Wednesday, 30 April 2014

Falling in Love Again

Falling out of love can be sudden and shocking. Often, we don’t notice it's happening until it has, leaving us with an empty feeling in our gut, and lingering questions borne out of guilt and frustration.

Losing the sense of affection for a person can leave you raw, but seeing it fade for anything at all – be it activity, object or something much more abstract – can be devastating too.

I don’t think there was ever a way that my love of running was going to continue seamlessly after the marathon.

Especially in the final months of preparation, I became so enslaved to training, that crossing the finish line was like throwing off the shackles of discipline and regime.  On top of that, my body was screaming for rest and relief. I’d tirelessly tested its tolerance levels, with only intermittent phases of recovery.

I always knew that I would crave a break from pounding the streets, but I didn’t expect it to last this long.
Falling in love again, you know, is no easy feat.   

On Thursday after the marathon - aches and pains subsided and appetite and hydration levels restored to normality – I ventured to the gym.

I had two weeks off work straight after the race – a holiday between finishing my old job and starting my new – and I had vowed that I would use it to recover. I also hoped, though, that the early signs of spring would bring with it invigorating morning jogs through Hyde Park and along the Thames  - gentle workouts, of course, but rewarding nonetheless.

That first session proved to be nothing short of a chore.

Even though I steered clear of the treadmill, conscious that my joints were yet to recover fully, my body seemed off kilter as I laboured away on the bike and stretched afterwards.

By the weekend – encouraged by rising mercury and full of hope that things were “back to normal” – I finally allowed myself to slip back into my running shoes, but a slow slog along the top of the park was all I managed.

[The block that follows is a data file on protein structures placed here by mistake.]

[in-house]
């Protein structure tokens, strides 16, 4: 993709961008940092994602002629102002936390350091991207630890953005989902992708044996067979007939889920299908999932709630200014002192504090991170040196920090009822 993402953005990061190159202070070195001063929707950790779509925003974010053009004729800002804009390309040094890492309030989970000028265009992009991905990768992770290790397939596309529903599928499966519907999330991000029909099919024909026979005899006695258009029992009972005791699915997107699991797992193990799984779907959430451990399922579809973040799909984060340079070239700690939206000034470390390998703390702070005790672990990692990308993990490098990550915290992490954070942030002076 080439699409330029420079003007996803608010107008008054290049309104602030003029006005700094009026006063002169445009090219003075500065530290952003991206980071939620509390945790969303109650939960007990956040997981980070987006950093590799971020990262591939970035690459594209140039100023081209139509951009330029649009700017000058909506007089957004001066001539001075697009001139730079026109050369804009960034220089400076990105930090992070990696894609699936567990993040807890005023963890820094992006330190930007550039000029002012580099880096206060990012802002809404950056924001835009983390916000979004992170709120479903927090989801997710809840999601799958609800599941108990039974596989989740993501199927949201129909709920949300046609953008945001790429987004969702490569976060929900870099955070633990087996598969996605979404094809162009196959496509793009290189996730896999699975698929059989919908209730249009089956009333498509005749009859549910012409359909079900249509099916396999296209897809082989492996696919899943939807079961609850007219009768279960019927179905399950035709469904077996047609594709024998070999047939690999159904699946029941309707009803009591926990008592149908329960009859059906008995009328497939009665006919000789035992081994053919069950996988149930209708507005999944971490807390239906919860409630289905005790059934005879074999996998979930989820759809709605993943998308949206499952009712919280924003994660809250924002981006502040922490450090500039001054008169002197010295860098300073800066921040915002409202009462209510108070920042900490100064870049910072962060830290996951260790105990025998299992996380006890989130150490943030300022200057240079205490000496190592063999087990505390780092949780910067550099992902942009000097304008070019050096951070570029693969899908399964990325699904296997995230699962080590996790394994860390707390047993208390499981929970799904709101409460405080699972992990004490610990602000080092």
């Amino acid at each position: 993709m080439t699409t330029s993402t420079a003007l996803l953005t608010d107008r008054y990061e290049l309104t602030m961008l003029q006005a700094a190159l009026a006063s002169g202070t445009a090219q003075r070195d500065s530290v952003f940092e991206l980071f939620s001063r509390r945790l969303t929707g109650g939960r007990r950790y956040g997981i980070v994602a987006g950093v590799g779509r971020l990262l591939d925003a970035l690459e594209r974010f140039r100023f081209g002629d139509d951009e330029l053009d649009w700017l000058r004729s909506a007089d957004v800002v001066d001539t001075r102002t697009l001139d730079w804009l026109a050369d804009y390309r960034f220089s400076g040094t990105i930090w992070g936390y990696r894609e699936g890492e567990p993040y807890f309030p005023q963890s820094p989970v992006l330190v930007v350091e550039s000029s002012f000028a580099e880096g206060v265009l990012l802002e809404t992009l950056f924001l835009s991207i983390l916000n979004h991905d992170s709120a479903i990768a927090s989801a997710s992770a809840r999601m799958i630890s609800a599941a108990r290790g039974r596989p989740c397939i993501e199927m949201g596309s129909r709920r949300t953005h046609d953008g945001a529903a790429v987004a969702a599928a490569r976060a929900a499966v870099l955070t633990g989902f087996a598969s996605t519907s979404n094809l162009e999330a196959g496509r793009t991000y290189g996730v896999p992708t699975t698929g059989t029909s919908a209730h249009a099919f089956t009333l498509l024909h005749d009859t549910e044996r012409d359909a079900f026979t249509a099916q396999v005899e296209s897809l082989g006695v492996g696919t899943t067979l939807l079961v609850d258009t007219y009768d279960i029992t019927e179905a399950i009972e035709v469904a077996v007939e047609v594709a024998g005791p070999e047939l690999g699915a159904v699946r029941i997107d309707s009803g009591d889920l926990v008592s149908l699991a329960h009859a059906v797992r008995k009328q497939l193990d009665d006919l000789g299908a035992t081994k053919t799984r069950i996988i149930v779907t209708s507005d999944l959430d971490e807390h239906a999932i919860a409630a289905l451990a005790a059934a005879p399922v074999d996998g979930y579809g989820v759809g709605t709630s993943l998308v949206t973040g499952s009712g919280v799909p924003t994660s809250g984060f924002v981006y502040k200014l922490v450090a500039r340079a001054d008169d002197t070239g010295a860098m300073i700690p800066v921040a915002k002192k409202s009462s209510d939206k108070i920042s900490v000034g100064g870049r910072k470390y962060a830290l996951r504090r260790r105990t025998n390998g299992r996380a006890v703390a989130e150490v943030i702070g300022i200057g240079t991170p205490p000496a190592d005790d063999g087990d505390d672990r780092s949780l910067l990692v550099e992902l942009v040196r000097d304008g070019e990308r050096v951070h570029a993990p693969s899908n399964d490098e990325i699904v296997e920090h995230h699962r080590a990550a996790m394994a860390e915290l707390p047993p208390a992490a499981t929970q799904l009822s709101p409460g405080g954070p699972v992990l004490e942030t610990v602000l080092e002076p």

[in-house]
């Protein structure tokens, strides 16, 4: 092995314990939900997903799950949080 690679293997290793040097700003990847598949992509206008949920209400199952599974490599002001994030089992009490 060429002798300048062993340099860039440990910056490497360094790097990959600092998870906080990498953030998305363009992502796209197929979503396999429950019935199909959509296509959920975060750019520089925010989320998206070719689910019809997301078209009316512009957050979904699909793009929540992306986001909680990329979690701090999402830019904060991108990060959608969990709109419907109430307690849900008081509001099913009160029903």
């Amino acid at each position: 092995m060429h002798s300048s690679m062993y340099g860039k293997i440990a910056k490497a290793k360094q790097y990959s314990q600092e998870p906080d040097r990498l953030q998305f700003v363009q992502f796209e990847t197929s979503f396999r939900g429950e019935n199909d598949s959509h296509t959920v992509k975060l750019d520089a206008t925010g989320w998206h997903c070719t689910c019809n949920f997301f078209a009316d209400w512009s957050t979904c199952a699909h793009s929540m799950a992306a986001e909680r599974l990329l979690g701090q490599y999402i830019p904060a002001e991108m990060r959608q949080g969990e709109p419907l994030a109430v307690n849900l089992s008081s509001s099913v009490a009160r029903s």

Crippled by a stitch, achy feet and – perhaps most painfully - a severely bruised ego, I returned home in a lousy mood, dismissing questions of how the run went. I tried again some days later, but the outcome was equally poor.

So that’s when I went dry, so to speak.

For a week I didn’t run. I barely spoke about running, read about running or thought about running.  I read novels and the news, went for walks, shopping and watched a film or two. But my trainers stayed in the wardrobe – out of sight and out of mind.

Perhaps that’s what did it.

Gradually, something small started growing inside my heart and head, and the stronger and more robust it became, the easier it became to recognize. It was a feeling that something was missing, a desire to run again. And that was delightful.

I waited a few more days, careful not to stifle it, but when I eventually headed out - just last weekend - the running stars seemed to have realigned.

What helped was that a handful of discouraging sessions had lowered my expectations, so I headed out of the door having set myself no standards or goals – except to rediscover my love of running.

I started off steadily, weaving my way through crowds of pedestrians, and adopted a solid rhythm after the first mile.

Five later, I returned home with that familiar and sorely missed feeling of satisfaction, enhanced – very unexpectedly – by finding out that I’d knocked an average of 30 seconds per kilometre  of my usual six mile pace.

I didn’t want to push it, but today, three days later, I carefully laced up again. And this time it had a more tangible purpose.

With London paralysed by a yet another tube strike, a run-commute home seemed infinitely preferable to being packed – like sardines – into a smelly bus.

Initially, I found myself frustrated, my tempo frequently cut by pedestrians, occasional cyclists and other runners, but later I started to enjoy the challenge – a bit like an urban and very human assault course.